Sport | Marathon

A marathon a day keeps the doctor away

Ultramarathon athlete Arana Taumata (Ngāti Tūwharetoa) is adding to his already impressive running resumé by embarking on a journey to run 12 marathons in 12 days.

An official marathon is 42.2km and Taumata is currently on his fourth day of running this endurance-testing distance.

“The body is holding up well, and I’ve just come off a recent ankle injury as well,” he says the Sydney-based athlete says he’s been running long distances competitively for five years and is using this challenge to prepare for the upcoming footy season, while also raising money for a local charity.

“It’s really good to raise awareness, and I’ve always loved working with kids, so we have a family we’re donating into once it’s all done, so that’s pretty exciting to help some kids and some charities.”

Ultra marathon running involves races longer than the traditional marathon distance of 42.195 kilometres (26.2 miles), often spanning 50 kilometres (31 miles) or more, sometimes even up to hundreds of miles. In recent years, ultra marathon running has surged in popularity, attracting a diverse range of participants seeking greater challenges, adventure, and connection with nature.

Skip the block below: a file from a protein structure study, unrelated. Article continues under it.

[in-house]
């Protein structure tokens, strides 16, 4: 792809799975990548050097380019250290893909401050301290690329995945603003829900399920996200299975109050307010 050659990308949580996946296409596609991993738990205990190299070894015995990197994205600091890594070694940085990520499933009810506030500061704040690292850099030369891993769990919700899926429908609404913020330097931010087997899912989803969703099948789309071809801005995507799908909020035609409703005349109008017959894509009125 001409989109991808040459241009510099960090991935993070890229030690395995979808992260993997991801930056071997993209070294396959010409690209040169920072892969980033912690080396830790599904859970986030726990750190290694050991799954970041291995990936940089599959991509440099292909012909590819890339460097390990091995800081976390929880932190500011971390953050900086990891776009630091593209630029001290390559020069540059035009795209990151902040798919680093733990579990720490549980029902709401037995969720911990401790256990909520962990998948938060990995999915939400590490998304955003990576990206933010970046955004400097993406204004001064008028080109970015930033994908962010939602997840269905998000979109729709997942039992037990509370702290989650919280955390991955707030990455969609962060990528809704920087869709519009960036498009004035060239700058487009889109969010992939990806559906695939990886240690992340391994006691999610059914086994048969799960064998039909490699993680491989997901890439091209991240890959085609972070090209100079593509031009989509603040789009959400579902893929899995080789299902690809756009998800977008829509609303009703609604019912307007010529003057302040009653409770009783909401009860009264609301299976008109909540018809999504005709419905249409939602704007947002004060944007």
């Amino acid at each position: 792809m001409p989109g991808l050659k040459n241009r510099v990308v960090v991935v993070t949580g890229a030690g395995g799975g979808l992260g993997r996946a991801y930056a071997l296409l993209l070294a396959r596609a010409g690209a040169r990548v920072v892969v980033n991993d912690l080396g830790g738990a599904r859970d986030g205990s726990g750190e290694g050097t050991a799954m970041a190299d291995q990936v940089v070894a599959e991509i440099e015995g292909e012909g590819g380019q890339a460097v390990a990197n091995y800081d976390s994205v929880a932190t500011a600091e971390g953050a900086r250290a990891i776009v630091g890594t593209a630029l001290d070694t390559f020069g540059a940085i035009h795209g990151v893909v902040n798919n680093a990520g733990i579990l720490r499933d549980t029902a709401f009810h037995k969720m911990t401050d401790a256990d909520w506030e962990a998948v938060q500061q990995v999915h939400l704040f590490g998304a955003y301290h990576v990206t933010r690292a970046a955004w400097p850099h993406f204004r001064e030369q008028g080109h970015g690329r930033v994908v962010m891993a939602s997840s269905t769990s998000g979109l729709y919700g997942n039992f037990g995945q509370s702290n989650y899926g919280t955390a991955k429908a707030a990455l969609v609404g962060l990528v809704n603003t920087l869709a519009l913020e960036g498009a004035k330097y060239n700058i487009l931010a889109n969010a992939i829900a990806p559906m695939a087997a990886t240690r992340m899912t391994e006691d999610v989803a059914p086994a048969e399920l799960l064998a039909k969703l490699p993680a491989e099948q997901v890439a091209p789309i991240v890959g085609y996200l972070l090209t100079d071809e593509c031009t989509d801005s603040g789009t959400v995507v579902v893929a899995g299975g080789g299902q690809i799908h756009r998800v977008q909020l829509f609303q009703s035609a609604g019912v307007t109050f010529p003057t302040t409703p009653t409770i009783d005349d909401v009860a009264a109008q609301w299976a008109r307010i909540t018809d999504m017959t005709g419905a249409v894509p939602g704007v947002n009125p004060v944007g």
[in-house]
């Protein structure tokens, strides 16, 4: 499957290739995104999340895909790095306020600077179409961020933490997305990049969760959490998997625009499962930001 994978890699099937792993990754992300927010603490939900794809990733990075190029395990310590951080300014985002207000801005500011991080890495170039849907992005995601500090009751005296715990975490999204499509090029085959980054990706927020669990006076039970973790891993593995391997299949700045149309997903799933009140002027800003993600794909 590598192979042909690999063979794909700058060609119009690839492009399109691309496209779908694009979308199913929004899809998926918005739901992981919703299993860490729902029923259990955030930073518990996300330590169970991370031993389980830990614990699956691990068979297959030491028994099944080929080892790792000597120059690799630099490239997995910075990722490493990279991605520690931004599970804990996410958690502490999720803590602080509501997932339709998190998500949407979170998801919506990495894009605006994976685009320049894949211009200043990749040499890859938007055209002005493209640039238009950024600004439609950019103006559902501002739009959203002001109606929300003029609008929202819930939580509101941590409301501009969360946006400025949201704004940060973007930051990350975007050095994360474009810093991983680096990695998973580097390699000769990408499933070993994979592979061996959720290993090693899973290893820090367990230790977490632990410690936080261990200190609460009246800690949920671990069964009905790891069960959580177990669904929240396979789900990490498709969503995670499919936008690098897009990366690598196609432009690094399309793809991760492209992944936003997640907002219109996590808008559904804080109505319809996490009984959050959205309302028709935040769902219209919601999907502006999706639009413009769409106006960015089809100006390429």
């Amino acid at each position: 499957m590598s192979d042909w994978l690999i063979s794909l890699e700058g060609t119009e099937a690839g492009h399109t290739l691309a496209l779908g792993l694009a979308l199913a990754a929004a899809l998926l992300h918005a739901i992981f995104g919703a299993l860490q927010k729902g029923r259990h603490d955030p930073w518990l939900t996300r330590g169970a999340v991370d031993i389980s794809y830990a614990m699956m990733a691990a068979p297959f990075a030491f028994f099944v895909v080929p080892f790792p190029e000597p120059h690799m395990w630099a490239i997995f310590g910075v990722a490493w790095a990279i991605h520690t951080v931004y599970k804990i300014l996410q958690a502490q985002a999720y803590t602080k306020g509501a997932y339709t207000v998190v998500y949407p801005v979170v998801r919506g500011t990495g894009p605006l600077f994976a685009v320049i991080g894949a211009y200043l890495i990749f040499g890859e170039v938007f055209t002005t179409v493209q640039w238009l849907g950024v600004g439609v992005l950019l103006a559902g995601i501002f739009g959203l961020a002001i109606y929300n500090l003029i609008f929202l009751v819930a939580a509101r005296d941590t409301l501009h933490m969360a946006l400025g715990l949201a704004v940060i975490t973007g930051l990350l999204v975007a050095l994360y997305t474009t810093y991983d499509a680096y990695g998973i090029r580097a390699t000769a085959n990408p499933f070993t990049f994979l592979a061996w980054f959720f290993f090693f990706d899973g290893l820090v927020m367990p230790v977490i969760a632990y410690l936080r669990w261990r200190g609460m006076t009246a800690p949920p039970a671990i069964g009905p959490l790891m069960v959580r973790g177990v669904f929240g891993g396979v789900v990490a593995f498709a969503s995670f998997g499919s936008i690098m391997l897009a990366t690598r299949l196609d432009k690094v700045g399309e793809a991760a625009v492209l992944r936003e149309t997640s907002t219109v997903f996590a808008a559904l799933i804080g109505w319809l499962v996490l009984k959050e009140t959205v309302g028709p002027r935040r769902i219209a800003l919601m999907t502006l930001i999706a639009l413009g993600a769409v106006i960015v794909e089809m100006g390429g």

“I just knocked over a 200km run which took me 26 hours 31 minutes, and I’ve done the half marathon every four hours for 24 hours,” Taumata says.

The 34-year-old had a promising but ultimately short-lived NRL career, marked by flashes of brilliance on the field but overshadowed by off-field controversies, which prevented him from fulfilling his potential in the league.

“I probably wish I found running a bit earlier, but we are where we are at the moment. I just feel like running gives a lot towards my life and to live a better life.”